COLOPHONIA is in French, Bois de Colopbane. To this geniis De Candolle refers the tree produe ing the Bois tle Colophane of the Island of Mau ritius, and calls it C. Aturitittits.
coLossoctinys Andis, a huge fos.sil land tortoise, discovered by Dr. Falconer and Sir Proby Cautley in 1835 in the tertiary strata of the Siwalik IIills, skirting the southern foot of the gieat Himalayan chain. They were fonnd associated with the remains of four extinct species of masto don and elephant, species of rhinoceros, hippopo tamus, horse, anoplotherium, camel, giraffe, siva theriurn, and a vast number of other mamtnalia, including four or tiro species of quadrumana ; also a great number of reptilian forms, such as crocodiles and laud and fresh-water tortoises. Some of the crocodiles belong to extinct species, but others appear to be absolutely identical with species now living in the rivers of India, in par ticular, to the Crocodilus longirostris, between the existing forms of which, and heads dug out of the Siwalik Hills, no difference is detected. The same result applies to the existing Ernys tectum, common species in all parts of India. A very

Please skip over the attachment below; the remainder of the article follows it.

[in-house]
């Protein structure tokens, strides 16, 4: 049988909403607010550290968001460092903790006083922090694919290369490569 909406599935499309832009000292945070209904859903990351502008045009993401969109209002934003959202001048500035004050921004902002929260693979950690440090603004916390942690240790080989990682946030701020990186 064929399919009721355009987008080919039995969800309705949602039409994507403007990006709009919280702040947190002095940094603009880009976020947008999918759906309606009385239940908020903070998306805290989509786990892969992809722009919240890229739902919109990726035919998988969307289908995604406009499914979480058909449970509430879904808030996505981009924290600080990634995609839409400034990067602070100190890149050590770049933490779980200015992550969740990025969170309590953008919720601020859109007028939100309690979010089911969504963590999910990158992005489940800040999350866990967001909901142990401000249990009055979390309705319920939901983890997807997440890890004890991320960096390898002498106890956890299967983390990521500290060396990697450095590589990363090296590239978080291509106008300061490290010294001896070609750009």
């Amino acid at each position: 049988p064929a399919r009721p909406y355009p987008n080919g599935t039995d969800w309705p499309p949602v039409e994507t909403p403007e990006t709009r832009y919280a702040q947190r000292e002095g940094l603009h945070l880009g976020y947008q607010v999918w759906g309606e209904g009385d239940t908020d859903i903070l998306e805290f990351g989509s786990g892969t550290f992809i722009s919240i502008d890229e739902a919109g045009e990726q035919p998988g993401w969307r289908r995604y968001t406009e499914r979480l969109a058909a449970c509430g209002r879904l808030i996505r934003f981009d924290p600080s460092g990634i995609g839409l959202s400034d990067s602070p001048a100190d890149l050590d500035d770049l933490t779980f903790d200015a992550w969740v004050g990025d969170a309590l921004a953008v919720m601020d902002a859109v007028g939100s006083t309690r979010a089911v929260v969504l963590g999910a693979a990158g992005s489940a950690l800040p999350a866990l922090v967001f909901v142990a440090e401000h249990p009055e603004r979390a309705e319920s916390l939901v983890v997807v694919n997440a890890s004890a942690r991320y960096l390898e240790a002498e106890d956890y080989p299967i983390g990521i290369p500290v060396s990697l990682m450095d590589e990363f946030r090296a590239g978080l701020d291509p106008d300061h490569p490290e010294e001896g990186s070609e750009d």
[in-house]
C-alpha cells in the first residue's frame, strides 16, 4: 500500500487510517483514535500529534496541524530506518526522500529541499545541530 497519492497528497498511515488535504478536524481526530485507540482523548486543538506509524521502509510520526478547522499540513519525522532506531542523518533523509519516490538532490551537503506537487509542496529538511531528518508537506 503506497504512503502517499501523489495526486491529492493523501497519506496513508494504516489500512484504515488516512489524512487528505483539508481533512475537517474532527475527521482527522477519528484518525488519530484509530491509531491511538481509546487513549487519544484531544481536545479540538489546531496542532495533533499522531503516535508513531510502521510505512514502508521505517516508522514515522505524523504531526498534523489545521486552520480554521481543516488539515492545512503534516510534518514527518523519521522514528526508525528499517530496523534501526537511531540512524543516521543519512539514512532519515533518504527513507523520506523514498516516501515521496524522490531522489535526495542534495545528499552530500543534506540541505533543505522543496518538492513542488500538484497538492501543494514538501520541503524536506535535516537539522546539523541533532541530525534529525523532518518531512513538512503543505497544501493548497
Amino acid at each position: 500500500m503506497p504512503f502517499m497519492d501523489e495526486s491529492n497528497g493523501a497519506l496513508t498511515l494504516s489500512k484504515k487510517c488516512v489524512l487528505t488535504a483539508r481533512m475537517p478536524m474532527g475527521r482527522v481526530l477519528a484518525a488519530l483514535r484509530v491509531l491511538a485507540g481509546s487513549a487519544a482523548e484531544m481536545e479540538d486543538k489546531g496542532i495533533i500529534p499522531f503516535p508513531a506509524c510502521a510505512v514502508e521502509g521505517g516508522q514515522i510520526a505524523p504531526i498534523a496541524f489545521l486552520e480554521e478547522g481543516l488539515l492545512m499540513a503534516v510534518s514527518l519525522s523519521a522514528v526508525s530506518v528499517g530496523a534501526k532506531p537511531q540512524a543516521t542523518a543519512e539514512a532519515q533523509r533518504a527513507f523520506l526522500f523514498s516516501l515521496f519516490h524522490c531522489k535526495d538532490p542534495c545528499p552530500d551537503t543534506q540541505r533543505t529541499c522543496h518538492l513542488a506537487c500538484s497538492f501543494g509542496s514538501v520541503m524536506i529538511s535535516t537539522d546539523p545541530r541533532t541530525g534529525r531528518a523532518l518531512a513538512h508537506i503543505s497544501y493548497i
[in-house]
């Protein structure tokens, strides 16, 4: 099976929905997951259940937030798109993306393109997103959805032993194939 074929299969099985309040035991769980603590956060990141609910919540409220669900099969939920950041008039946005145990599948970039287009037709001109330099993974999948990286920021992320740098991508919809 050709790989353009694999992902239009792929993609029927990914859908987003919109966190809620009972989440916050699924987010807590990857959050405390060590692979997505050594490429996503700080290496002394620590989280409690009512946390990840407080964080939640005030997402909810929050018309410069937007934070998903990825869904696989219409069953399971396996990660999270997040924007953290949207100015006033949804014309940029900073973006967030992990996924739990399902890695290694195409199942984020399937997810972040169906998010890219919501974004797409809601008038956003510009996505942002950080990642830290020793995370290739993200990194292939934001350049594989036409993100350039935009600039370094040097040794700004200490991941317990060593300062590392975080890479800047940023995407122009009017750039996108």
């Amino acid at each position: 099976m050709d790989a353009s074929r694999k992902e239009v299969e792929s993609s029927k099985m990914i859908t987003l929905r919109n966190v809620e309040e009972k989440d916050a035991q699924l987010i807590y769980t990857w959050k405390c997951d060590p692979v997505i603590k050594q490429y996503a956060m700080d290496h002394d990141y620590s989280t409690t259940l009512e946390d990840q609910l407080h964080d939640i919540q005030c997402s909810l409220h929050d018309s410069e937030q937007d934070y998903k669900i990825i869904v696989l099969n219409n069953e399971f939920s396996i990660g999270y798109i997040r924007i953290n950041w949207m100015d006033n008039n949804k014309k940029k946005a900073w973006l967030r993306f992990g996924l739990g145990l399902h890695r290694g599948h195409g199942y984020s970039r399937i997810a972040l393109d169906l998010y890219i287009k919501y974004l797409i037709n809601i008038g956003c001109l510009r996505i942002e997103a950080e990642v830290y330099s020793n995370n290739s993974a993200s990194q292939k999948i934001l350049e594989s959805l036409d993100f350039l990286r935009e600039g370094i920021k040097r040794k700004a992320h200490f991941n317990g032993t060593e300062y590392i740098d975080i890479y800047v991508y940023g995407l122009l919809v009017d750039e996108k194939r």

perfect fossil specimen, presenting the greater part of the evidence of the dermal scutes, is undistin guishable front the living forms, not varying more front these than they do among each other. Prof. Thomas Bell considers that there aro no characters shown by the fossil, to justify its separation from the living, Etnys tectum, now a common species found in all parts of India. There aro therefore fair arounds for eutertainin,g the belief as probable, ''tliat the Colossochelys atlas may have lived down to an early period of the human epoch, and become extinct since,ólst, from the fact that other Che Ionian species and crocodiles, contemporaries of the Colos.sochelys in the Siwalik farina, have sur vived ; 2d, from the indications of mythology in regard to a gigantic species of tortoise in India. One in the British Museum is 14 feet in transverse circumference, and is 9 feet long.óJour. As. Soc. Ben. No. 247 of 1855. See Tortoise.